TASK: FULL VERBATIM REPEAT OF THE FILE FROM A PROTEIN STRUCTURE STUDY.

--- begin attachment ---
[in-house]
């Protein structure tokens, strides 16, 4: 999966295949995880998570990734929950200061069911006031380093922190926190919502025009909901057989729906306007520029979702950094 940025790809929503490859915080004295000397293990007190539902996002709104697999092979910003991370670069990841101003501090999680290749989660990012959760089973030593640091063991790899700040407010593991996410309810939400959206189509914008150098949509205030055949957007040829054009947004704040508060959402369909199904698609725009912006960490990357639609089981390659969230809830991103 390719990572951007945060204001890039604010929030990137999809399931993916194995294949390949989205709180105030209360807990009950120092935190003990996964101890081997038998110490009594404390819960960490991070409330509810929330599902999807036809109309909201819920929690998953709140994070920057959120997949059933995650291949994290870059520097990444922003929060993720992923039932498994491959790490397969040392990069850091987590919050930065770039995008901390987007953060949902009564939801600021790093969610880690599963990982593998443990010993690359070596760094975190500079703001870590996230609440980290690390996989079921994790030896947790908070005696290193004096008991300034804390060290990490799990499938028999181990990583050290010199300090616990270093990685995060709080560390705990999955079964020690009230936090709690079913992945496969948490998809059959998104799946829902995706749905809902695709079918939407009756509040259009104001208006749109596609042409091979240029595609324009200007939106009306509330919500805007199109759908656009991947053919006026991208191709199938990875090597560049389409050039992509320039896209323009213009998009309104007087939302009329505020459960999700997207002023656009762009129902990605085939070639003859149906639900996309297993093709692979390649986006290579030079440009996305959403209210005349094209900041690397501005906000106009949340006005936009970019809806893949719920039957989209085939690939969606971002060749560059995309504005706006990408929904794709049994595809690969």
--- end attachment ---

[in-house]
């Protein structure tokens, strides 16, 4: 999966295949995880998570990734929950200061069911006031380093922190926190919502025009909901057989729906306007520029979702950094 940025790809929503490859915080004295000397293990007190539902996002709104697999092979910003991370670069990841101003501090999680290749989660990012959760089973030593640091063991790899700040407010593991996410309810939400959206189509914008150098949509205030055949957007040829054009947004704040508060959402369909199904698609725009912006960490990357639609089981390659969230809830991103 390719990572951007945060204001890039604010929030990137999809399931993916194995294949390949989205709180105030209360807990009950120092935190003990996964101890081997038998110490009594404390819960960490991070409330509810929330599902999807036809109309909201819920929690998953709140994070920057959120997949059933995650291949994290870059520097990444922003929060993720992923039932498994491959790490397969040392990069850091987590919050930065770039995008901390987007953060949902009564939801600021790093969610880690599963990982593998443990010993690359070596760094975190500079703001870590996230609440980290690390996989079921994790030896947790908070005696290193004096008991300034804390060290990490799990499938028999181990990583050290010199300090616990270093990685995060709080560390705990999955079964020690009230936090709690079913992945496969948490998809059959998104799946829902995706749905809902695709079918939407009756509040259009104001208006749109596609042409091979240029595609324009200007939106009306509330919500805007199109759908656009991947053919006026991208191709199938990875090597560049389409050039992509320039896209323009213009998009309104007087939302009329505020459960999700997207002023656009762009129902990605085939070639003859149906639900996309297993093709692979390649986006290579030079440009996305959403209210005349094209900041690397501005906000106009949340006005936009970019809806893949719920039957989209085939690939969606971002060749560059995309504005706006990408929904794709049994595809690969």